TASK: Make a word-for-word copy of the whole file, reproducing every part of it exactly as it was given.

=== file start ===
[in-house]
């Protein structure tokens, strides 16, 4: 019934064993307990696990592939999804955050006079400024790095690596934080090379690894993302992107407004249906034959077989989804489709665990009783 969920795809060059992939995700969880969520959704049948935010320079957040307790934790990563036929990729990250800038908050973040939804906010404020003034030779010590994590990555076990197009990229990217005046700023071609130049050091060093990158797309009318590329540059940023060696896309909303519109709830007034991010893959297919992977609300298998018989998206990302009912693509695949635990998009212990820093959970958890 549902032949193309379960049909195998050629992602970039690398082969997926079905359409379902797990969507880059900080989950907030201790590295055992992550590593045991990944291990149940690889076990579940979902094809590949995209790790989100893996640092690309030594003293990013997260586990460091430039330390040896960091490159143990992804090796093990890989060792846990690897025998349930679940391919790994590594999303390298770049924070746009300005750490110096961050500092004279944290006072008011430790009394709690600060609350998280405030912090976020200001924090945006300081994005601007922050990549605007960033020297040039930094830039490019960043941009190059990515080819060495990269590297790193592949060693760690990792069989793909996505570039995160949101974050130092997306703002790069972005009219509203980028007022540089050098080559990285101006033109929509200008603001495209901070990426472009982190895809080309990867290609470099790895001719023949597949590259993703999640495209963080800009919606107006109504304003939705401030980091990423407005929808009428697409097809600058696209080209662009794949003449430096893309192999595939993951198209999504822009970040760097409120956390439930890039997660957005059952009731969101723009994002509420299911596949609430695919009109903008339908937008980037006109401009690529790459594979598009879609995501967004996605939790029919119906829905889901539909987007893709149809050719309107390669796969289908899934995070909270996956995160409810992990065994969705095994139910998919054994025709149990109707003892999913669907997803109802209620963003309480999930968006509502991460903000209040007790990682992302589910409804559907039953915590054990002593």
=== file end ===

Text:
[in-house]
């Protein structure tokens, strides 16, 4: 019934064993307990696990592939999804955050006079400024790095690596934080090379690894993302992107407004249906034959077989989804489709665990009783 969920795809060059992939995700969880969520959704049948935010320079957040307790934790990563036929990729990250800038908050973040939804906010404020003034030779010590994590990555076990197009990229990217005046700023071609130049050091060093990158797309009318590329540059940023060696896309909303519109709830007034991010893959297919992977609300298998018989998206990302009912693509695949635990998009212990820093959970958890 549902032949193309379960049909195998050629992602970039690398082969997926079905359409379902797990969507880059900080989950907030201790590295055992992550590593045991990944291990149940690889076990579940979902094809590949995209790790989100893996640092690309030594003293990013997260586990460091430039330390040896960091490159143990992804090796093990890989060792846990690897025998349930679940391919790994590594999303390298770049924070746009300005750490110096961050500092004279944290006072008011430790009394709690600060609350998280405030912090976020200001924090945006300081994005601007922050990549605007960033020297040039930094830039490019960043941009190059990515080819060495990269590297790193592949060693760690990792069989793909996505570039995160949101974050130092997306703002790069972005009219509203980028007022540089050098080559990285101006033109929509200008603001495209901070990426472009982190895809080309990867290609470099790895001719023949597949590259993703999640495209963080800009919606107006109504304003939705401030980091990423407005929808009428697409097809600058696209080209662009794949003449430096893309192999595939993951198209999504822009970040760097409120956390439930890039997660957005059952009731969101723009994002509420299911596949609430695919009109903008339908937008980037006109401009690529790459594979598009879609995501967004996605939790029919119906829905889901539909987007893709149809050719309107390669796969289908899934995070909270996956995160409810992990065994969705095994139910998919054994025709149990109707003892999913669907997803109802209620963003309480999930968006509502991460903000209040007790990682992302589910409804559907039953915590054990002593």